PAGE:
Serum androgen-anabolic hormones and the risk of rheumatoid arthritis

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It has been hypothesised, mainly on the basis of indirect evidence, that low serum concentrations of androgen-anabolic hormones would play a causal part in the aetiology of rheumatoid arthritis (RA).


A case-control study was nested with a Finnish cohort of 19 072 adults who had neither arthritis nor a history of it at the baseline examination during 1973-1977. Pre-illness serum specimens for the assay of testosterone and dehydroepiandrosterone sulphate (DHEAS) were available from 116 cases who had developed RA by late 1989. Three controls per each incident case were individually matched for sex, age, and municipality.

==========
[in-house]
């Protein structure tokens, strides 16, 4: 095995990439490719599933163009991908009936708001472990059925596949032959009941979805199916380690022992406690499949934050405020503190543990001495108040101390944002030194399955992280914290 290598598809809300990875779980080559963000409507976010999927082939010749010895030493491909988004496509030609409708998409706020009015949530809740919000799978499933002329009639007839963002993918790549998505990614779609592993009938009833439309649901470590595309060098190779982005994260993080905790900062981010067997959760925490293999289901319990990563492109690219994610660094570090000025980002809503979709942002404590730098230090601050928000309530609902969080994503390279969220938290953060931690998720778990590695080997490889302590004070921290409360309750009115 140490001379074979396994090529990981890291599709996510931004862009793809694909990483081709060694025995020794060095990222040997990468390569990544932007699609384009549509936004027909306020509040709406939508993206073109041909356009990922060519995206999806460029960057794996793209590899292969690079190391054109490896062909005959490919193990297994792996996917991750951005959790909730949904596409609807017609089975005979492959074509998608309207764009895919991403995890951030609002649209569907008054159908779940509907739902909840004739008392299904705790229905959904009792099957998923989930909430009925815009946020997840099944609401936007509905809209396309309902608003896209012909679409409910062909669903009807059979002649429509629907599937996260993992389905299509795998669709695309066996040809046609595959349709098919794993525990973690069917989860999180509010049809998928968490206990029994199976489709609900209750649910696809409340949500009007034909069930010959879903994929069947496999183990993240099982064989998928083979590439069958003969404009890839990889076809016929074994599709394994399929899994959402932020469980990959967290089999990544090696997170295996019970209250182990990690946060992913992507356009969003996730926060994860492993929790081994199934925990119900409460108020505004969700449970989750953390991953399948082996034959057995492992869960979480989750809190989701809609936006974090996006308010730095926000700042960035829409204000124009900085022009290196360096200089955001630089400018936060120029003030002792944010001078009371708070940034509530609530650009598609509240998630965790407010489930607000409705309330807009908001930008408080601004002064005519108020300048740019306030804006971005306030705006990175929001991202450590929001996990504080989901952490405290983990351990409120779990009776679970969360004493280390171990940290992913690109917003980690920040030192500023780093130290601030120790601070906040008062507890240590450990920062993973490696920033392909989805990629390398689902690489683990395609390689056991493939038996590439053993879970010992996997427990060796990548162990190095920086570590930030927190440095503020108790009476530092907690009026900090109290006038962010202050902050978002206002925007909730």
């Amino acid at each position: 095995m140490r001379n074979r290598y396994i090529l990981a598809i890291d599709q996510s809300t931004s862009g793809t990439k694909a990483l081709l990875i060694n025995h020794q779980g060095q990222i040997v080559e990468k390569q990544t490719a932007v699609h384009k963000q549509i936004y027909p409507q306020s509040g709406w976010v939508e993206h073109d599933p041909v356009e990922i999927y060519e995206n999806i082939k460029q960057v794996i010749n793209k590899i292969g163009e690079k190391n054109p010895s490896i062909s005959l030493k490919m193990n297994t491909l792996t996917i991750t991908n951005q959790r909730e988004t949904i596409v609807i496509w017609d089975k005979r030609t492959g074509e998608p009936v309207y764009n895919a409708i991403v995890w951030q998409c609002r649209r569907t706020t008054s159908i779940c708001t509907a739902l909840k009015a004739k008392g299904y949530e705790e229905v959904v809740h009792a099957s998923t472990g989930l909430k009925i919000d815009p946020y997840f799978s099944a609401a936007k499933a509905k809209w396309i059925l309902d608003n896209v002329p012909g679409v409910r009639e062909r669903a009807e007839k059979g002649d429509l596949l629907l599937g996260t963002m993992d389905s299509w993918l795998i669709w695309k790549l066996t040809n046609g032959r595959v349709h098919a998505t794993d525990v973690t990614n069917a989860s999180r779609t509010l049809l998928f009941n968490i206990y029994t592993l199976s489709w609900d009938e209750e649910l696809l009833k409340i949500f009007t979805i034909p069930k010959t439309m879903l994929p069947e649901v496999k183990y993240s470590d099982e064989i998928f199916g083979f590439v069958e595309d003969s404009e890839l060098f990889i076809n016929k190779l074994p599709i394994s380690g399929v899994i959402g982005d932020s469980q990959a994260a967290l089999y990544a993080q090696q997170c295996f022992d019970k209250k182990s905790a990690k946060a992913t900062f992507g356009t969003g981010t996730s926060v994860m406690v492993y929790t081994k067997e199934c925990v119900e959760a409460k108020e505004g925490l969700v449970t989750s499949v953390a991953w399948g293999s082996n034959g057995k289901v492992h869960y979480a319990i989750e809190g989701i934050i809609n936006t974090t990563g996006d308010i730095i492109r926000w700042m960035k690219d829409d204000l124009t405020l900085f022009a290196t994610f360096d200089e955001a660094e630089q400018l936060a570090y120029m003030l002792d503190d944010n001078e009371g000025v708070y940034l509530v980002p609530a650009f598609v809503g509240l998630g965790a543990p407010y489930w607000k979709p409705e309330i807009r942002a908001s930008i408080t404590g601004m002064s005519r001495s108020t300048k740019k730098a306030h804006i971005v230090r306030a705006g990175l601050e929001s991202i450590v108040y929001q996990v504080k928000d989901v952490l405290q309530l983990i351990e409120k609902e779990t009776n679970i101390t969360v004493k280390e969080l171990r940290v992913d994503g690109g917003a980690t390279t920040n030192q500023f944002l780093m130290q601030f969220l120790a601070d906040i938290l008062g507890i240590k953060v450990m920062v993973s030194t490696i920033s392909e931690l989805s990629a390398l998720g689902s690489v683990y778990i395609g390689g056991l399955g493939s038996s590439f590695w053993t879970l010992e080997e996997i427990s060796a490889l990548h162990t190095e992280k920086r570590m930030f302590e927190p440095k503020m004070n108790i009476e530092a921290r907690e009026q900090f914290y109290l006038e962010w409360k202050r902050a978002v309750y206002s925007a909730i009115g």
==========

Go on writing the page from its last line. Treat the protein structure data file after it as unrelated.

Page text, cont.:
The mean testosterone concentration was 1.4 nmol/l in those 84 women who developed RA and 1.4 nmol/l in their controls; the corresponding figures for DHEAS were 5.2 micro mol/l and 5.5 micro mol/l, respectively. Mean testosterone concentration in the 32 male cases was 26.1 nmol/l and 26.4 nmol/l in their controls; the corresponding figures for DHEAS were 11.2 micro mol/l and 10.1 micro mol/l, respectively. Analysis by subgroups (rheumatoid factor positive and negative disease, premenopausal and postmenopausal women) and by hormone distributions showed no differences.


The findings are not in line with the contention that low concentrations of testosterone and DHEAS play a part in the aetiology of RA.

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